A US-based Kenyan is among top scientists who have unveiled the world’s first antiretroviral (ARV) drug to be taken once-a-year.
Prof. Benson Edagwa, University of Nebraska Medical Center-UNMC Department of Pharmacology and Experimental Neuroscience, and Howard Gendelman, M.D., chairman and professor of the department, developed the world’s first potential yearlong antiretroviral (ARV) from the parent drug cabotegravir (CAB).
CAB is a potent HIV-1 drug that blocks the virus from inserting its genetic material into human cells. By chemically converting CAB into a nanocrystal and allowing the body’s own enzymes to slowly convert the modified drug into an active form, the drug can be slowly released from tissue stores.
“This occurs for extended time periods, and in laboratory and animal testing, up to a year,” said Prof. Edagwa, who designed and produced the required modifications of the new prodrug.
A prodrug is a classification of pharmaceutical products where an inert compound is converted into an active form by the body.
“This pharmaceutical development has the potential to not only treat but also prevent viral transmission,” said Dr. Gendelman, who designed the pharmacological testing. “This may certainly be a therapeutic milestone,” he added.
The study describes what could function as a vaccine mimetic to protect the body against HIV infection for an extended time period.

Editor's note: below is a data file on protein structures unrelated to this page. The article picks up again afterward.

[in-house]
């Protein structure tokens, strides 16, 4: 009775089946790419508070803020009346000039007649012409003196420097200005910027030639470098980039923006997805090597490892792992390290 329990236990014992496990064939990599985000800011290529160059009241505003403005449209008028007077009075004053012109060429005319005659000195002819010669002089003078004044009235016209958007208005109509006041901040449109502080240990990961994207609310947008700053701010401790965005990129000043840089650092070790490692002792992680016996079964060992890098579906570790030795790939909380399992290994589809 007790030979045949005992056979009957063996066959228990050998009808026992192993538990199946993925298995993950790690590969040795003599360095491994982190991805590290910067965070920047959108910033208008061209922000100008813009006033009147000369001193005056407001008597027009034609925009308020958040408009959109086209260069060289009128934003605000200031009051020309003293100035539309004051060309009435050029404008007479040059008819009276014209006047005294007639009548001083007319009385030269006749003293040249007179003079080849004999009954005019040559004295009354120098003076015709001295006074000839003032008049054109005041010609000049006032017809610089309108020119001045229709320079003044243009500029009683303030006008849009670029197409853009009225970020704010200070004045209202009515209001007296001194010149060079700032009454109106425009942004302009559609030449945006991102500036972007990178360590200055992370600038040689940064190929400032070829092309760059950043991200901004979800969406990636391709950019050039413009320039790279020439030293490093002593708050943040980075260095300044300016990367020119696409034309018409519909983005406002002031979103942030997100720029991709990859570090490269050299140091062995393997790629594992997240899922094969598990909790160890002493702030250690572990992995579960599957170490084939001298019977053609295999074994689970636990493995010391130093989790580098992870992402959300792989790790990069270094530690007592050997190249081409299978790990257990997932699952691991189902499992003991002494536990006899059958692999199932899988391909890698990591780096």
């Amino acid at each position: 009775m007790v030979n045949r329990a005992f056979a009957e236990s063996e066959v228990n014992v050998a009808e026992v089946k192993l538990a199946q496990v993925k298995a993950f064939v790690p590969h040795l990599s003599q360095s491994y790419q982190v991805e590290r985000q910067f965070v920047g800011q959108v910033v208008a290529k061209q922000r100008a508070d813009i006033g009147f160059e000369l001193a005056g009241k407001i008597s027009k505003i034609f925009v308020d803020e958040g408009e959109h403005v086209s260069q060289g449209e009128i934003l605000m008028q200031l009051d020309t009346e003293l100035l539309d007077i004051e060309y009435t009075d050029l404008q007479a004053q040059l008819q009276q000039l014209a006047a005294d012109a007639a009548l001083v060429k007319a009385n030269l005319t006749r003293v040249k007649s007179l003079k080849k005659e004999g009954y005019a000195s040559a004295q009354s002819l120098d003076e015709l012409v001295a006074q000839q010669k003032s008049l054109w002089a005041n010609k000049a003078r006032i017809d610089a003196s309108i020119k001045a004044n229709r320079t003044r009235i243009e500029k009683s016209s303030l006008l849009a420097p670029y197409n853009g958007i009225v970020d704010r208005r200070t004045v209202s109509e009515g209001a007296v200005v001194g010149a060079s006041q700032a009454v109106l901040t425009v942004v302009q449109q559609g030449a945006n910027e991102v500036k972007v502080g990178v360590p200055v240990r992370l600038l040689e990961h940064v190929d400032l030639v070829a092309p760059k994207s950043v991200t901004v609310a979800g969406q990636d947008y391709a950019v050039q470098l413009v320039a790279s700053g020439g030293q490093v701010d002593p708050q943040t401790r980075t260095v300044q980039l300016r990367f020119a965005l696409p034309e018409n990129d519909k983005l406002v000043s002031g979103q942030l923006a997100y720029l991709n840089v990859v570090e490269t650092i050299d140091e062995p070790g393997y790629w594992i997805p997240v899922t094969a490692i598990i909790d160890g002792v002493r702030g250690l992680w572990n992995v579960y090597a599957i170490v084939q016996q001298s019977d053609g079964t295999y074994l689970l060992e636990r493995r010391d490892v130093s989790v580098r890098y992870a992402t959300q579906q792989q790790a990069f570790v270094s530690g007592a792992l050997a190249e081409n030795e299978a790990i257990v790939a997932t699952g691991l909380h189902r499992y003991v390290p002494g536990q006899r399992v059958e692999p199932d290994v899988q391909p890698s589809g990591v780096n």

“While viral vaccines and long-acting modified ARVs have very different modes of action, they can both function to protect against infection,” Dr. Gendelman said.
Prof. Edagwa and Gendelman have since credited a large team of scientists within the department of pharmacology and experimental neuroscience for work on the project, including instructor Aditya Bade, Ph.D., and graduate student Tanmay Kulkarni.
This breakthrough was reported on Monday in Nature Materials, a leading peer-reviewed biomedical research journal.
It now means people living with HIV will not have to take drugs daily, as has been the case. The new drug according to the scientists, could also act as a vaccine for healthy people who take it and have un protected sex, however, they are quick to add that it is not a cure for HIV/AIDs.
– Prof. Benson Edagwa –
After completing his school studies at Mbale High School, Prof. Edagwa enrolled for an undergraduate degree in chemistry at Moi University, Chepkoilel Campus (currently University of Eldoret) in Kenya and later a Masters in chemistry from the same university.
As he was finalising his Masters’ coursework, one of his lecturers, Prof Samuel Lutta encouraged him to apply for a PhD programme abroad. That is how he ended up at Louisiana State University (LSU) in the United States.
Prof Edagwa has also won a number of honors among which are the ViiV Healthcare Distinguished Scientist (2016), UNeMed Research Innovation: New Invention Notifications, Patent Applications, UNeMed Corporation (2015), ViiV Healthcare Fellowship (2015), Young Investigator Fellowship (2014), and the GSK Fellowship, GlaxoSmithKline (2014).
Others are a Silver U Award, University of Nebraska Medical Center (2013), Teaching Assistant Scholar Award, Louisiana State University (2012), Kiran Allam International Award, Louisiana State University (2011) and the Dr. Charles Coates Travel Award, Louisiana State University (2010)